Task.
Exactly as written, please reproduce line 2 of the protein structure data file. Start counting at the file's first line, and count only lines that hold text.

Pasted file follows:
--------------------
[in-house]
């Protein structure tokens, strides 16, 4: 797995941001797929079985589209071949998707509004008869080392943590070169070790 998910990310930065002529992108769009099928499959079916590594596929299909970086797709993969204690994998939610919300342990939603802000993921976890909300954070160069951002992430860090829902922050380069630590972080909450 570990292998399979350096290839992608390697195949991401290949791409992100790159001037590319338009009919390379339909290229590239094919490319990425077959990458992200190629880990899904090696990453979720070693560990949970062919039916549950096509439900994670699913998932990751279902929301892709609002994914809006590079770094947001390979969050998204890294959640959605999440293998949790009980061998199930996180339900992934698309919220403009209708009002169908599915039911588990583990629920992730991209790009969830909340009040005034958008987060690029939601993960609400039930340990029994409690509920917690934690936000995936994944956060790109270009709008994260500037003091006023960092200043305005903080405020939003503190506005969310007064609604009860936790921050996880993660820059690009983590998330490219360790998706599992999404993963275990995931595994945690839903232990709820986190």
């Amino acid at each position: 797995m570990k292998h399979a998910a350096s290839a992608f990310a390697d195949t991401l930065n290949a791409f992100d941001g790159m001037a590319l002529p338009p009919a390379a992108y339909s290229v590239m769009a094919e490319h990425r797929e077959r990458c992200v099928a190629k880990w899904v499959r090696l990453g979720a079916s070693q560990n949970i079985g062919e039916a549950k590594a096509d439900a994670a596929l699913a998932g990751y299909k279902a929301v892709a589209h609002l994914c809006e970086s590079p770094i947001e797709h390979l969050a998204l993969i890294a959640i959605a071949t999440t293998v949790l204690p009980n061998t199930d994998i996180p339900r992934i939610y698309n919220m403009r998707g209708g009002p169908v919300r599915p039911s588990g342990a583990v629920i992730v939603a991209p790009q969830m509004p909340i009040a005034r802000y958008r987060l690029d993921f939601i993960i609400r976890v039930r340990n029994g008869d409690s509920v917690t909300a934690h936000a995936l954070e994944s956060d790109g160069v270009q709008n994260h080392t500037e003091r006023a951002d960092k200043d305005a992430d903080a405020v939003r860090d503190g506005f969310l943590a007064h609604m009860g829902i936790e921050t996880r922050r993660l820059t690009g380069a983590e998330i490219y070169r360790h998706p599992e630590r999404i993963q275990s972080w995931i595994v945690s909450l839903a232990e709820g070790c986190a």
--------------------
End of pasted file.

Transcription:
């Protein structure tokens, strides 16, 4: 797995941001797929079985589209071949998707509004008869080392943590070169070790 998910990310930065002529992108769009099928499959079916590594596929299909970086797709993969204690994998939610919300342990939603802000993921976890909300954070160069951002992430860090829902922050380069630590972080909450 570990292998399979350096290839992608390697195949991401290949791409992100790159001037590319338009009919390379339909290229590239094919490319990425077959990458992200190629880990899904090696990453979720070693560990949970062919039916549950096509439900994670699913998932990751279902929301892709609002994914809006590079770094947001390979969050998204890294959640959605999440293998949790009980061998199930996180339900992934698309919220403009209708009002169908599915039911588990583990629920992730991209790009969830909340009040005034958008987060690029939601993960609400039930340990029994409690509920917690934690936000995936994944956060790109270009709008994260500037003091006023960092200043305005903080405020939003503190506005969310007064609604009860936790921050996880993660820059690009983590998330490219360790998706599992999404993963275990995931595994945690839903232990709820986190």